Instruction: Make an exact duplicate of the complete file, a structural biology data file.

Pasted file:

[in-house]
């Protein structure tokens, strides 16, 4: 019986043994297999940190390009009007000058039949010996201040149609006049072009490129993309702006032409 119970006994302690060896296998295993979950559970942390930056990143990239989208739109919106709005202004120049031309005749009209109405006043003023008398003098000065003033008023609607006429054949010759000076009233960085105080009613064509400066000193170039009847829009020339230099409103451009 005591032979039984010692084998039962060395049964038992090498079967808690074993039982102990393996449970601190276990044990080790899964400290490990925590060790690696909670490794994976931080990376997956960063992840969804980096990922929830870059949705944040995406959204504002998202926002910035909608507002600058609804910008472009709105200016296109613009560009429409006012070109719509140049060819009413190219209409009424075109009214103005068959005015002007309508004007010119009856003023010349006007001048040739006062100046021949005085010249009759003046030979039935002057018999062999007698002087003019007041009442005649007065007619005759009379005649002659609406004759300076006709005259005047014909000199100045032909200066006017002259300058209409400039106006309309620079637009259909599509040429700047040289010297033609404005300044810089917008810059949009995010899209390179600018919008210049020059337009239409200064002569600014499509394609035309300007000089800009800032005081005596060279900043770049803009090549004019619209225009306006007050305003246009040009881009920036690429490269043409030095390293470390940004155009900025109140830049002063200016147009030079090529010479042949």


[in-house]
């Protein structure tokens, strides 16, 4: 019986043994297999940190390009009007000058039949010996201040149609006049072009490129993309702006032409 119970006994302690060896296998295993979950559970942390930056990143990239989208739109919106709005202004120049031309005749009209109405006043003023008398003098000065003033008023609607006429054949010759000076009233960085105080009613064509400066000193170039009847829009020339230099409103451009 005591032979039984010692084998039962060395049964038992090498079967808690074993039982102990393996449970601190276990044990080790899964400290490990925590060790690696909670490794994976931080990376997956960063992840969804980096990922929830870059949705944040995406959204504002998202926002910035909608507002600058609804910008472009709105200016296109613009560009429409006012070109719509140049060819009413190219209409009424075109009214103005068959005015002007309508004007010119009856003023010349006007001048040739006062100046021949005085010249009759003046030979039935002057018999062999007698002087003019007041009442005649007065007619005759009379005649002659609406004759300076006709005259005047014909000199100045032909200066006017002259300058209409400039106006309309620079637009259909599509040429700047040289010297033609404005300044810089917008810059949009995010899209390179600018919008210049020059337009239409200064002569600014499509394609035309300007000089800009800032005081005596060279900043770049803009090549004019619209225009306006007050305003246009040009881009920036690429490269043409030095390293470390940004155009900025109140830049002063200016147009030079090529010479042949």